Dr. Lyman Hall took a leading part in forwarding the war in Georgia. Dr. Nathaniel Brownson resigned from the army to become governor of the colony. Dr. Noble Wimberly was a delegate to the Continental Congress.

To this list of eminent names may properly be added two others, those of Benjamin Franklin and Benjamin Thompson—Count Rumford. Franklin, though not a regular student of medicine, took a marked interest in it as in all the natural sciences. He practiced in his own family, and with his known keen perception and close logical reasoning, was probably a safer consultant than the average practitioner of his day. Count Rumford of New Hampshire was a graduate in medicine and became famous in other lines; but he—shall we say left—his country in her hour of need, and his fame grew brilliant under other skies.

Count Rumford

No one studying the records of the American Revolution can fail to be impressed by the long list of Scots who stood at the very forefront of that battle for liberty. They were to be found in all positions of responsibility, in all places where energy, good judgment and unyielding resolution were required. One need mention the names of Alexander Hamilton, Richard Montgomery, James Monroe, John Paul Jones, the Livingstones, General John Knox and John Witherspoon to demonstrate their importance and value in the widest fields of activity. Medical men of that dour race achieved unusual distinction. Mercer, St. Clair, Irvine, Brooks, Beatty, McHenry, and others of lesser rank commanded troops in the field. Witherspoon, Ramsay and a number of others were members of the Congress. In the Medical Department Dr. John Cochran became Medical Director and Dr. James Craik his first assistant.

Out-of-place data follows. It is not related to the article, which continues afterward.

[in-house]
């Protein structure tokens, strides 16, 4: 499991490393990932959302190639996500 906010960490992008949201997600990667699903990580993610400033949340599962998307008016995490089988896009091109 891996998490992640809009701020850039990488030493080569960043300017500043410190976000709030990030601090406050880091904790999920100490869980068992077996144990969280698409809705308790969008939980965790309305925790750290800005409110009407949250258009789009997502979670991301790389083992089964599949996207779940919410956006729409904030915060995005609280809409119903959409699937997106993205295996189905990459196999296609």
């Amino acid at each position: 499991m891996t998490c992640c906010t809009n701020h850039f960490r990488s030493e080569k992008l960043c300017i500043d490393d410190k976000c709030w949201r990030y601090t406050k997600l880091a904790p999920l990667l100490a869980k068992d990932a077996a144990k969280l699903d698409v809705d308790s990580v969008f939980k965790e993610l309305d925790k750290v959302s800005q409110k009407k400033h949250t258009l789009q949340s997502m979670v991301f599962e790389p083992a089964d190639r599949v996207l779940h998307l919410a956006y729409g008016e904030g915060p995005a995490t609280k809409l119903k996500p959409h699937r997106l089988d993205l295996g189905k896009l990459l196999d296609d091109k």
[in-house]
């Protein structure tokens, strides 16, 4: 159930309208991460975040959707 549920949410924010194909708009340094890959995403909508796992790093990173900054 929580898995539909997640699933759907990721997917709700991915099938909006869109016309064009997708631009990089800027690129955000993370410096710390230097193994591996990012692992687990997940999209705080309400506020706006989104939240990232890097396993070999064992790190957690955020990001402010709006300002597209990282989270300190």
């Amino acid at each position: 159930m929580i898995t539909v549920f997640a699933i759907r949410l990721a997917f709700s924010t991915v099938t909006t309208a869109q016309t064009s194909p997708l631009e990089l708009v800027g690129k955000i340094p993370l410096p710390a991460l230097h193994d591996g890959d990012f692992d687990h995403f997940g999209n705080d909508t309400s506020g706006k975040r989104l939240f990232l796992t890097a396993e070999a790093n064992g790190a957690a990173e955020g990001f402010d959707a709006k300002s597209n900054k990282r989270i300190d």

Dr. Oliver Wolcott

Everywhere were medical men in the forefront of action during the war. Dr. Joseph Warren sounded the alarm at Lexington and Concord. Dr. Benjamin Church was selected to receive Washington at Cambridge. Colonel John Brooks, leading Jackson's Massachusetts Regiment, broke Burgoyne's last line at the second battle of Saratoga. Dr. James Griffith, at once surgeon and chaplain of the 3rd Virginia, on the night before Monmouth, gave Washington information of the treason of General Lee next day. James Craik gave him word of the Conway Cabal. Six doctors signed the Declaration of Independence. Half a dozen became brigadiers, several major generals, commanders-in-chief, and secretary of war. From 1801 to 1813, the position of Secretary of War was continually held by medical men; McHenry, Dearborn and Eustis.

Surely the men who played such important parts in this stirring drama of revolution and war, which established a great nation and laid the foundations of world democracy, should have their deeds set forth for the instruction of future generations. It is fitting that their names should also be enrolled within the Capitol.